The Supreme Court rescued the Internal Revenue Service from a sea of paper work yesterday by making it easier for the agency to withhold information sought under the Freedom of Information Act (FOIA), a law aimed at curtailing government secrecy.

The court ruled, 6 to 0, that the IRS may refuse to disclose certain records even if it were possible to delete everything linking those records to individual taxpayers.

Led by Chief Justice William H. Rehnquist, the court said the FOIA does not require the IRS to make such deletions so certain documents can be released on request.

The Church of Scientology, which has had several long-running battles with the IRS, had argued that the agency must disclose documents when identification of an individual taxpayer can be erased.

In 1980, Scientologists filed an FOIA request for all IRS documents mentioning the church, founder L. Ron Hubbard and his wife, Mary Sue Hubbard.

"This ruling means the {IRS} can turn down just about any FOIA request," said Paul B. Stephan III, a University of Virginia law professor who studied the case.

He added that the agency "has one of the best records among government agencies for voluntarily making available much of its work product."

"This ruling saves them from a lot of paper work," he said. "The files on 100 million taxpayers a year are voluminous."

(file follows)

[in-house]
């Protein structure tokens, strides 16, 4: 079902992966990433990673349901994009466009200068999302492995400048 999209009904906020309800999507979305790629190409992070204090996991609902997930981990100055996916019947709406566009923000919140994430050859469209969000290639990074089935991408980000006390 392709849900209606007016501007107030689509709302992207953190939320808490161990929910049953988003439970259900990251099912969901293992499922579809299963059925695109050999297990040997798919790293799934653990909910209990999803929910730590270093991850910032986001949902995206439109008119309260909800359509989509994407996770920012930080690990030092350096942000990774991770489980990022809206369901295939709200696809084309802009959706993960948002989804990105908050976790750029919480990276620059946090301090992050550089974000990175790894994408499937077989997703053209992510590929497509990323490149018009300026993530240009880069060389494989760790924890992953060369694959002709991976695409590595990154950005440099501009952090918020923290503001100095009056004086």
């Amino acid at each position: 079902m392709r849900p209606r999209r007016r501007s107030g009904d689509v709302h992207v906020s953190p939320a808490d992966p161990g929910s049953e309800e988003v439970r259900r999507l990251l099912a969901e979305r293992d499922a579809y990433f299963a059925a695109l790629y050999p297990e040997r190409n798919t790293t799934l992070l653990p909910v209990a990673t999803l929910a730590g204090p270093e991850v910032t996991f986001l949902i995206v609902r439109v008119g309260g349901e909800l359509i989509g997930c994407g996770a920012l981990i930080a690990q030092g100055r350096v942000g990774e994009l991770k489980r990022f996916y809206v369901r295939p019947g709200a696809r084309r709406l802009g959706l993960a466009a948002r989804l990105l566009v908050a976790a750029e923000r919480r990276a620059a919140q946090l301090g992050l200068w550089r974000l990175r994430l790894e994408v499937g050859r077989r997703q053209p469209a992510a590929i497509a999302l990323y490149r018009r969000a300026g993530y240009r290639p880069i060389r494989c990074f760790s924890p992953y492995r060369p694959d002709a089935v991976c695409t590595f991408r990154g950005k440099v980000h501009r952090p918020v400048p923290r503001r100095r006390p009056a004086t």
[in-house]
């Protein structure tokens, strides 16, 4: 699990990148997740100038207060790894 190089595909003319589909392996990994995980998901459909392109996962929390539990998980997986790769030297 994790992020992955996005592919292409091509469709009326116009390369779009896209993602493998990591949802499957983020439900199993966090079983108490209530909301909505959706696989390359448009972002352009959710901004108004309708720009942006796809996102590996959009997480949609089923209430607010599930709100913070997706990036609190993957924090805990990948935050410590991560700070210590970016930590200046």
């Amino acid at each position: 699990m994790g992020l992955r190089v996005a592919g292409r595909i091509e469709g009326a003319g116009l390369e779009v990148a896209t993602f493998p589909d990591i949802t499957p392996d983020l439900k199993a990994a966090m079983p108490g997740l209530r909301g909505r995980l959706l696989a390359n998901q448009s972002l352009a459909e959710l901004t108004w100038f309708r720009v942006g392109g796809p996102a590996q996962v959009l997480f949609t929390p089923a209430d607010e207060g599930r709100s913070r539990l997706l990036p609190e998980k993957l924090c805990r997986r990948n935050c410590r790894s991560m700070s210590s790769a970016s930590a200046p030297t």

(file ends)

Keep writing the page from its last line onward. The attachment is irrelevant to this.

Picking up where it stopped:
The decision upheld a federal appeals court ruling written by Antonin Scalia in May 1986, a month before President Reagan nominated him to the Supreme Court. Scalia did not participate in Tuesday's ruling. Justice William J. Brennan also did not take part, for unannounced reasons.

The 1966 law generally makes government records more accessible to private citizens but contains numerous exceptions. For example, it assures confidentiality of one's tax returns and "return information," internal IRS documents such as audit reports.

But a 1976 amendment said "return information" is not to include "data in a form which cannot be associated with, or otherwise identify, directly or indirectly, a particular taxpayer."

Scalia had ruled that the disputed amendment requires disclosure only of "reformulated" information, that taken out of IRS documents and compiled in a new form. Other federal appeals courts had interpreted the amendment in varying ways.